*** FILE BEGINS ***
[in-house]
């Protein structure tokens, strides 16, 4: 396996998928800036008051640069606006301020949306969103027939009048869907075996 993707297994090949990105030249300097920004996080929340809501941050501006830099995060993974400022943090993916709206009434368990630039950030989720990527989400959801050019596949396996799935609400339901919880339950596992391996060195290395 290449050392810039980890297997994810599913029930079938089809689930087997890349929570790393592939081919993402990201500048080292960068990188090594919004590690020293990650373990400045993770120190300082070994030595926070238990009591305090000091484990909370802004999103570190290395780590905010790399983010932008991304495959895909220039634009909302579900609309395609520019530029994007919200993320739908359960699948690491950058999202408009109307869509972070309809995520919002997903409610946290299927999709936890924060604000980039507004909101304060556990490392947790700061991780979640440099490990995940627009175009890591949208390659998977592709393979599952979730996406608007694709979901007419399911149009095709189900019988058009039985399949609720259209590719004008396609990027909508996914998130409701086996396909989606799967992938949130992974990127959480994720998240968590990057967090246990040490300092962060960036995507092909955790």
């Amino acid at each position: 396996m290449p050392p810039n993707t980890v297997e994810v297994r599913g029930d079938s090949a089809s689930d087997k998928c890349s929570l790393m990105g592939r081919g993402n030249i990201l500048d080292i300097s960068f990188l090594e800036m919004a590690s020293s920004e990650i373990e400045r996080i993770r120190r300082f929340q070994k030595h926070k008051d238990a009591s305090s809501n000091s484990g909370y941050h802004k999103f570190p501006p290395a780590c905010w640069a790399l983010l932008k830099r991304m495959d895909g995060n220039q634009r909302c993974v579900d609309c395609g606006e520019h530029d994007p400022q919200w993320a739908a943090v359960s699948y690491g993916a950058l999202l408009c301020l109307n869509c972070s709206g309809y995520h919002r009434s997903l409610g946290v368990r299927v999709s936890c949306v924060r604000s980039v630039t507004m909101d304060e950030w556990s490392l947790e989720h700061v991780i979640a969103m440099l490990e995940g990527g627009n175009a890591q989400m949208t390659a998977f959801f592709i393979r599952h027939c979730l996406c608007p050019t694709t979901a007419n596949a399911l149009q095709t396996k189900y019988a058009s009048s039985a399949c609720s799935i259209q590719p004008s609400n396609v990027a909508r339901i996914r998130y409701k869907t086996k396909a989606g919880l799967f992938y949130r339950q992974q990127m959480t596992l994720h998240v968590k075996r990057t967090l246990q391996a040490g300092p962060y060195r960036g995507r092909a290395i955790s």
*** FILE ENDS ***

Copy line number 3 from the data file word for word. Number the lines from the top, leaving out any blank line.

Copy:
């Amino acid at each position: 396996m290449p050392p810039n993707t980890v297997e994810v297994r599913g029930d079938s090949a089809s689930d087997k998928c890349s929570l790393m990105g592939r081919g993402n030249i990201l500048d080292i300097s960068f990188l090594e800036m919004a590690s020293s920004e990650i373990e400045r996080i993770r120190r300082f929340q070994k030595h926070k008051d238990a009591s305090s809501n000091s484990g909370y941050h802004k999103f570190p501006p290395a780590c905010w640069a790399l983010l932008k830099r991304m495959d895909g995060n220039q634009r909302c993974v579900d609309c395609g606006e520019h530029d994007p400022q919200w993320a739908a943090v359960s699948y690491g993916a950058l999202l408009c301020l109307n869509c972070s709206g309809y995520h919002r009434s997903l409610g946290v368990r299927v999709s936890c949306v924060r604000s980039v630039t507004m909101d304060e950030w556990s490392l947790e989720h700061v991780i979640a969103m440099l490990e995940g990527g627009n175009a890591q989400m949208t390659a998977f959801f592709i393979r599952h027939c979730l996406c608007p050019t694709t979901a007419n596949a399911l149009q095709t396996k189900y019988a058009s009048s039985a399949c609720s799935i259209q590719p004008s609400n396609v990027a909508r339901i996914r998130y409701k869907t086996k396909a989606g919880l799967f992938y949130r339950q992974q990127m959480t596992l994720h998240v968590k075996r990057t967090l246990q391996a040490g300092p962060y060195r960036g995507r092909a290395i955790s």